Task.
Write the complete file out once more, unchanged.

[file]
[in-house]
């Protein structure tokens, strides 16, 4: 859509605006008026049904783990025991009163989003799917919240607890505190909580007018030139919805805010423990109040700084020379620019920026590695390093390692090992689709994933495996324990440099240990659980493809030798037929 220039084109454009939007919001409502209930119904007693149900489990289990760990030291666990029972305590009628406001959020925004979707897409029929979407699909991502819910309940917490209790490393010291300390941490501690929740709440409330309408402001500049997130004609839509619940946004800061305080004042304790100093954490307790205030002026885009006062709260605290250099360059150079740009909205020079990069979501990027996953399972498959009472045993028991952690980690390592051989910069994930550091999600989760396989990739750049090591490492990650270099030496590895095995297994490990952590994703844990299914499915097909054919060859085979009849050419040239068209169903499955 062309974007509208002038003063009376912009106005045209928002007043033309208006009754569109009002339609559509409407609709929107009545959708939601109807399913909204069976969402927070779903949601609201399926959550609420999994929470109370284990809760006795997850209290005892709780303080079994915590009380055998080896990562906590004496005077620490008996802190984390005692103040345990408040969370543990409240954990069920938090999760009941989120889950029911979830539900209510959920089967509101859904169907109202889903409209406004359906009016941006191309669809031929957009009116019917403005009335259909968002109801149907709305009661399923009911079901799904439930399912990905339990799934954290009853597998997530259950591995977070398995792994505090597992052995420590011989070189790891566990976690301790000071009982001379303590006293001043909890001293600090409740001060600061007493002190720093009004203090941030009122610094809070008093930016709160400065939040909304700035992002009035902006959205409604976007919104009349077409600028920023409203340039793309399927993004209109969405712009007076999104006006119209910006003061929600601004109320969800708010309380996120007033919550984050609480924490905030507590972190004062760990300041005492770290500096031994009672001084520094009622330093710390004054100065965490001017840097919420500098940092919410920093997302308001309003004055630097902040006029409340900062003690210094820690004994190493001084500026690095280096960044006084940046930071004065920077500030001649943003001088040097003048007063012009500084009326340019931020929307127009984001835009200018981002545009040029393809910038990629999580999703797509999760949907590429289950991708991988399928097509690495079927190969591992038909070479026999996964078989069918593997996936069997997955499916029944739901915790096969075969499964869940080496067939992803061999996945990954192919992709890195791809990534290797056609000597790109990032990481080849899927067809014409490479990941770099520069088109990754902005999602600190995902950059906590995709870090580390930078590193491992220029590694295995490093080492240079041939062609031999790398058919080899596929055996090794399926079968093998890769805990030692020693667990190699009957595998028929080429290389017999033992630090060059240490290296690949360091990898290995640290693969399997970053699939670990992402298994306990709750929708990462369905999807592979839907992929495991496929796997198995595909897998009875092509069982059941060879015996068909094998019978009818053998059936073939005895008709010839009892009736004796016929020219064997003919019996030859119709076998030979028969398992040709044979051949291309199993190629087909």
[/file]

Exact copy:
[in-house]
């Protein structure tokens, strides 16, 4: 859509605006008026049904783990025991009163989003799917919240607890505190909580007018030139919805805010423990109040700084020379620019920026590695390093390692090992689709994933495996324990440099240990659980493809030798037929 220039084109454009939007919001409502209930119904007693149900489990289990760990030291666990029972305590009628406001959020925004979707897409029929979407699909991502819910309940917490209790490393010291300390941490501690929740709440409330309408402001500049997130004609839509619940946004800061305080004042304790100093954490307790205030002026885009006062709260605290250099360059150079740009909205020079990069979501990027996953399972498959009472045993028991952690980690390592051989910069994930550091999600989760396989990739750049090591490492990650270099030496590895095995297994490990952590994703844990299914499915097909054919060859085979009849050419040239068209169903499955 062309974007509208002038003063009376912009106005045209928002007043033309208006009754569109009002339609559509409407609709929107009545959708939601109807399913909204069976969402927070779903949601609201399926959550609420999994929470109370284990809760006795997850209290005892709780303080079994915590009380055998080896990562906590004496005077620490008996802190984390005692103040345990408040969370543990409240954990069920938090999760009941989120889950029911979830539900209510959920089967509101859904169907109202889903409209406004359906009016941006191309669809031929957009009116019917403005009335259909968002109801149907709305009661399923009911079901799904439930399912990905339990799934954290009853597998997530259950591995977070398995792994505090597992052995420590011989070189790891566990976690301790000071009982001379303590006293001043909890001293600090409740001060600061007493002190720093009004203090941030009122610094809070008093930016709160400065939040909304700035992002009035902006959205409604976007919104009349077409600028920023409203340039793309399927993004209109969405712009007076999104006006119209910006003061929600601004109320969800708010309380996120007033919550984050609480924490905030507590972190004062760990300041005492770290500096031994009672001084520094009622330093710390004054100065965490001017840097919420500098940092919410920093997302308001309003004055630097902040006029409340900062003690210094820690004994190493001084500026690095280096960044006084940046930071004065920077500030001649943003001088040097003048007063012009500084009326340019931020929307127009984001835009200018981002545009040029393809910038990629999580999703797509999760949907590429289950991708991988399928097509690495079927190969591992038909070479026999996964078989069918593997996936069997997955499916029944739901915790096969075969499964869940080496067939992803061999996945990954192919992709890195791809990534290797056609000597790109990032990481080849899927067809014409490479990941770099520069088109990754902005999602600190995902950059906590995709870090580390930078590193491992220029590694295995490093080492240079041939062609031999790398058919080899596929055996090794399926079968093998890769805990030692020693667990190699009957595998028929080429290389017999033992630090060059240490290296690949360091990898290995640290693969399997970053699939670990992402298994306990709750929708990462369905999807592979839907992929495991496929796997198995595909897998009875092509069982059941060879015996068909094998019978009818053998059936073939005895008709010839009892009736004796016929020219064997003919019996030859119709076998030979028969398992040709044979051949291309199993190629087909």